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Deconstructing a cabinet?

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  • Deconstructing a cabinet?

    Hey guys,

    I was wondering if you had any tips about deconstructing a cabinet. I want to rip it open and pull out the otherwise non-removable crossover board. In particular, I was wondering if I could potentially salvage some of the MDF (or is it not even worth it?)

    I'm pulling apart my Lineup F4-based boombox and putting together the "proper" bookshelf cabinets for it.

  • #2
    if you have a table saw, you can run the edge along the fence, if saving the MDF is your goal. I've done this on cabinets several times to take off an original baffle in order to fit a new one on.

    Otherwise, I suggest an axe and some thrash metal.
    Isn't it about time we started answering rhetorical questions?

    Paul Carmody's DIY Audio Projects
    Twitter: @undefinition1

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    • #3
      Pauls method with the table saw works best. If the joints are held with screws you could use a reciprocating saw, then try to square the pieces up after, or use an old blade.

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      • #4
        Agree on the table saw. it works best and will make the straightest cuts. Otherwise, old speaker boxes make great bonfires.

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        • #5
          Originally posted by Paul Carmody View Post
          if you have a table saw, ...
          I used a table saw to cut down a test box with a removable baffle to lessen the internal volume.

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          • #6
            I'm going to see about salvaging what I can, but I think I won't worry if it all gets mangled.

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            • #7
              On the other hand if you have a table saw , MDF is very inexpensive and much safer to cut flat sheets than a box.

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              • #8
                I was able to extract the crossover from the box (the way I had mounted it required destruction of the box), but the MDF is questionable for reuse. I think I'm going to plan on using industrial strength velcro in the future.

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                • #9
                  Originally posted by scardeal View Post
                  I was able to extract the crossover from the box (the way I had mounted it required destruction of the box), but the MDF is questionable for reuse. I think I'm going to plan on using industrial strength velcro in the future.

                  I would just screw it in. If you used something thin like 1/2" mdf or something, just cut 4 small pieces of wood (one for each corner) and glue them to the back panel as stand offs then screw the XO board to those. Pieces of a 1x2 work wonders for this.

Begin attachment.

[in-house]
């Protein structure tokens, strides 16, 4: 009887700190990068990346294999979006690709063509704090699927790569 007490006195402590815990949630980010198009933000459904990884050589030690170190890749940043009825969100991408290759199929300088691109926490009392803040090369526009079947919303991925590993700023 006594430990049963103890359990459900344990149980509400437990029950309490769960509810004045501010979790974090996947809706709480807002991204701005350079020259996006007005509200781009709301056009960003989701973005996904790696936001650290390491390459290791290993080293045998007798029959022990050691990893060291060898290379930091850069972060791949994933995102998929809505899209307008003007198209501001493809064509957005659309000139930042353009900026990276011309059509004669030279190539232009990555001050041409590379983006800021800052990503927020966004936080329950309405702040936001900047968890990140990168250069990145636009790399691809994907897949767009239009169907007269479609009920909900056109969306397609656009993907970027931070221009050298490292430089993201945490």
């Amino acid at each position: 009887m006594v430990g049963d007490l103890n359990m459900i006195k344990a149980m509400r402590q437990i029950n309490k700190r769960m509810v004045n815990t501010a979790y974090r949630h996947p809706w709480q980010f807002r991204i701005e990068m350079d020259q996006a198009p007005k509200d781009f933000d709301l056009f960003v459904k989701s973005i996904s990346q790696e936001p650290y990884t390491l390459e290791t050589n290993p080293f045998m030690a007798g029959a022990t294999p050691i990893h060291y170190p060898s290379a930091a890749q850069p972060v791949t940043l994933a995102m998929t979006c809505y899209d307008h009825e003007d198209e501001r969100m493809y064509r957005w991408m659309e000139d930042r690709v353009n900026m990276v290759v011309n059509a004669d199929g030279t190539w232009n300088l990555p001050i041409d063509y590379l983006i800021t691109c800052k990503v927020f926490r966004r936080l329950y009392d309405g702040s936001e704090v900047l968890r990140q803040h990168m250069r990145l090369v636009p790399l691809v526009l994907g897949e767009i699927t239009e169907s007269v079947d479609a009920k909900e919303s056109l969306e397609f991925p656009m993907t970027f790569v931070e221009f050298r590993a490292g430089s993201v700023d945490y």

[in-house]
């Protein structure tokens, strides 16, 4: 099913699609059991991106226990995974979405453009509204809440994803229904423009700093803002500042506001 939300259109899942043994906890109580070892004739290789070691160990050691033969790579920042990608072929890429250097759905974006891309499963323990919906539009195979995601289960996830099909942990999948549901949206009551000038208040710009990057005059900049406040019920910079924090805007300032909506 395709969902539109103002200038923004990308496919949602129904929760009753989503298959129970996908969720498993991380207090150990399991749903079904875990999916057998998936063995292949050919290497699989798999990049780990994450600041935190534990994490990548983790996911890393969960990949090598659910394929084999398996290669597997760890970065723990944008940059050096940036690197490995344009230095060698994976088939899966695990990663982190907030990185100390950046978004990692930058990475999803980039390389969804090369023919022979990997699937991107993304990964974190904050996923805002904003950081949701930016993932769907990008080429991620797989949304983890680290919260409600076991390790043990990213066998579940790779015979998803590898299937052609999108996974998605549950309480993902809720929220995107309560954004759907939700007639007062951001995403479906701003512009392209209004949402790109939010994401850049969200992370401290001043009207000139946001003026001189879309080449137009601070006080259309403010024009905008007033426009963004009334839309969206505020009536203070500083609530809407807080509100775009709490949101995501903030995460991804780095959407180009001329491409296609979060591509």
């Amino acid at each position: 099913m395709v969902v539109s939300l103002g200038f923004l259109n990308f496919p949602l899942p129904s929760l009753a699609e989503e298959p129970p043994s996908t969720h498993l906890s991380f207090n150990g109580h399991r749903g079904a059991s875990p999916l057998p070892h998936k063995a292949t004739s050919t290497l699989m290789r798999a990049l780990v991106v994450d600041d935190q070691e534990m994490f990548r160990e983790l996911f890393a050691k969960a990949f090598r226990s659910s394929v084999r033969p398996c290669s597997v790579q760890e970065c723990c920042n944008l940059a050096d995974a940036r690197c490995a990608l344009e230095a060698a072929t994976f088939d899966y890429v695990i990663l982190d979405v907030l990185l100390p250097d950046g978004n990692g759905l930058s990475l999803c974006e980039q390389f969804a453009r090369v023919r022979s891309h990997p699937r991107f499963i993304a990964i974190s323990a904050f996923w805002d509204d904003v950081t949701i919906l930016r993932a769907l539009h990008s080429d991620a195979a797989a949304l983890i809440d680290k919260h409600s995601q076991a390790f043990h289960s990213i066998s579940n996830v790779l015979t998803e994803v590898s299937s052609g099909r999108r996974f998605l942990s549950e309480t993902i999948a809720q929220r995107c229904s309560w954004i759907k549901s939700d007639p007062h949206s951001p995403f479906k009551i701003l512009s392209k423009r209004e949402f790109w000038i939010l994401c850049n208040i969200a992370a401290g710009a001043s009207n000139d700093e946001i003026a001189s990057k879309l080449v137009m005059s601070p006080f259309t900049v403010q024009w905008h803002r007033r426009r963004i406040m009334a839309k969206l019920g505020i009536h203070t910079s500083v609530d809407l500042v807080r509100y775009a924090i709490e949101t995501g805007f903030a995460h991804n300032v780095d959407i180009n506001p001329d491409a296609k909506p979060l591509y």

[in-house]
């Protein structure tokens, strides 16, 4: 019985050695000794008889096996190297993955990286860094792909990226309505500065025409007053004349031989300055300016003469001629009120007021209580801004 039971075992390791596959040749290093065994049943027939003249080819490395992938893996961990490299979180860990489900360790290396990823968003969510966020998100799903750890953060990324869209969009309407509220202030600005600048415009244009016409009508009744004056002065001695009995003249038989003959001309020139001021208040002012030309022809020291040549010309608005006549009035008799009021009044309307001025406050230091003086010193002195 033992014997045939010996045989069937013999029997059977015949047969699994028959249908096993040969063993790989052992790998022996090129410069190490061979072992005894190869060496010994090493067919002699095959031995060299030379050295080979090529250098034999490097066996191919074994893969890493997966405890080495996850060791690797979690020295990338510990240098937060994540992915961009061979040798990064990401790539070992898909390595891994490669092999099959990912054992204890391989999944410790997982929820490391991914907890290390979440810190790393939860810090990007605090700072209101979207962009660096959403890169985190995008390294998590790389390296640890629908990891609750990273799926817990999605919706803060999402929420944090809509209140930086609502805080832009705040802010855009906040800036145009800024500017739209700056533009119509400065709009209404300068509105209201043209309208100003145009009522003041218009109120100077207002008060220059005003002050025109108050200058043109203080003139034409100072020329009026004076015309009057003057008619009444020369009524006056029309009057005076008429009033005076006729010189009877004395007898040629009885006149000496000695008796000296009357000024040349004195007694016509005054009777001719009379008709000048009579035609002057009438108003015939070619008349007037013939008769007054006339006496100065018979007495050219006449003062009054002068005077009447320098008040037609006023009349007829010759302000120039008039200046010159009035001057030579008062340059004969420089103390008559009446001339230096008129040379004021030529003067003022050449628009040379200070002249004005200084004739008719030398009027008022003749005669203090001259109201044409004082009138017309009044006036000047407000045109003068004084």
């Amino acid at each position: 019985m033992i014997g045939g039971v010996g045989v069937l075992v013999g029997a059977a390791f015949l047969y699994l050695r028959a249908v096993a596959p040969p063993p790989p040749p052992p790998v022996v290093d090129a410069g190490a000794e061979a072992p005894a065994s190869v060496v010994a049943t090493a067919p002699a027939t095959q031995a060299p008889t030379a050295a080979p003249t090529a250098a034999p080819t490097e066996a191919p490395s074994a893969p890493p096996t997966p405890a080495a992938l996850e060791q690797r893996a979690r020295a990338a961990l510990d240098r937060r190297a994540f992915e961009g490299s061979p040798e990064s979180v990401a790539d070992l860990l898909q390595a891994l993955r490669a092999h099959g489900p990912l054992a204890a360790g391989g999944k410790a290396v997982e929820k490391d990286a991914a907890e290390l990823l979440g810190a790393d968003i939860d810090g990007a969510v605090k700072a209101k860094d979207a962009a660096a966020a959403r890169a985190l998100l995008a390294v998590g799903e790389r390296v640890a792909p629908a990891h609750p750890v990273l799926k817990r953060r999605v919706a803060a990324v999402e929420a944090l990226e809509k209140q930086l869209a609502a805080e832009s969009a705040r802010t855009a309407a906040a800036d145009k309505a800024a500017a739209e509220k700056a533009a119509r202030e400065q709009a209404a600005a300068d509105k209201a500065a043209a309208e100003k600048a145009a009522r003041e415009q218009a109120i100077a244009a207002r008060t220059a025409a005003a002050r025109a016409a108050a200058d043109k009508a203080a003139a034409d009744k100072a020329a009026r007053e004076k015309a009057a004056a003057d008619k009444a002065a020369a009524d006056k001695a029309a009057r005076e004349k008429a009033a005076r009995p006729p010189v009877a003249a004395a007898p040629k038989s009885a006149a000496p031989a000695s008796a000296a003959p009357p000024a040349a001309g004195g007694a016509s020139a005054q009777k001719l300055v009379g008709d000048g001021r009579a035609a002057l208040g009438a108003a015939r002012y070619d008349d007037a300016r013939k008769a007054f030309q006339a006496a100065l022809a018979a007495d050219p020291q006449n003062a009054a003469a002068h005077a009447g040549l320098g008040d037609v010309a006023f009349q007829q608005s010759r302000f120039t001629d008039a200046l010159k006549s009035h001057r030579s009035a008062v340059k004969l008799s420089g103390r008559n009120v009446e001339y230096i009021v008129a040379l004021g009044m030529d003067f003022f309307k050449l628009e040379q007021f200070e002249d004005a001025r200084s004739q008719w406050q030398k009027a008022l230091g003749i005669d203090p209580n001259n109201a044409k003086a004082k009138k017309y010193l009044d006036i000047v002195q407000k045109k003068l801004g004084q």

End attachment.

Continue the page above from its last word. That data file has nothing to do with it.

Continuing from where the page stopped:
The velcro idea would probably work unless you ever move and have to transport the speakers etc.... The weight of any serious inductors along with the mechanical vibration of transport could make the XO board come loose, resulting in damage to the XO.... Or if the woofer is big enough that the holes in the basket allow the XO board to pass through you could end up with a damaged woofer cone.

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                  • #10
                    You are talking about mounting the crossover board with the velcro and not building the box with it, right? That might make for questionable rigidity

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                    • #11
                      Originally posted by blue934 View Post
                      You are talking about mounting the crossover board with the velcro and not building the box with it, right? That might make for questionable rigidity

                      Industrial velcro is pretty tough stuff and for something stationary he might be ok. My thought was that transporting it might be too much and it might come loose from the inside of the enclosure... Screws are always better than bailing wire and duct tape.

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                      • #12
                        The velcro idea is to prevent the issue I had with the original, where I couldn't remove the crossover without destroying the box. I might see if it's feasible to do some combination of velcro and a single screw to secure it. I just don't trust a single screw to provide adequate support on its own.

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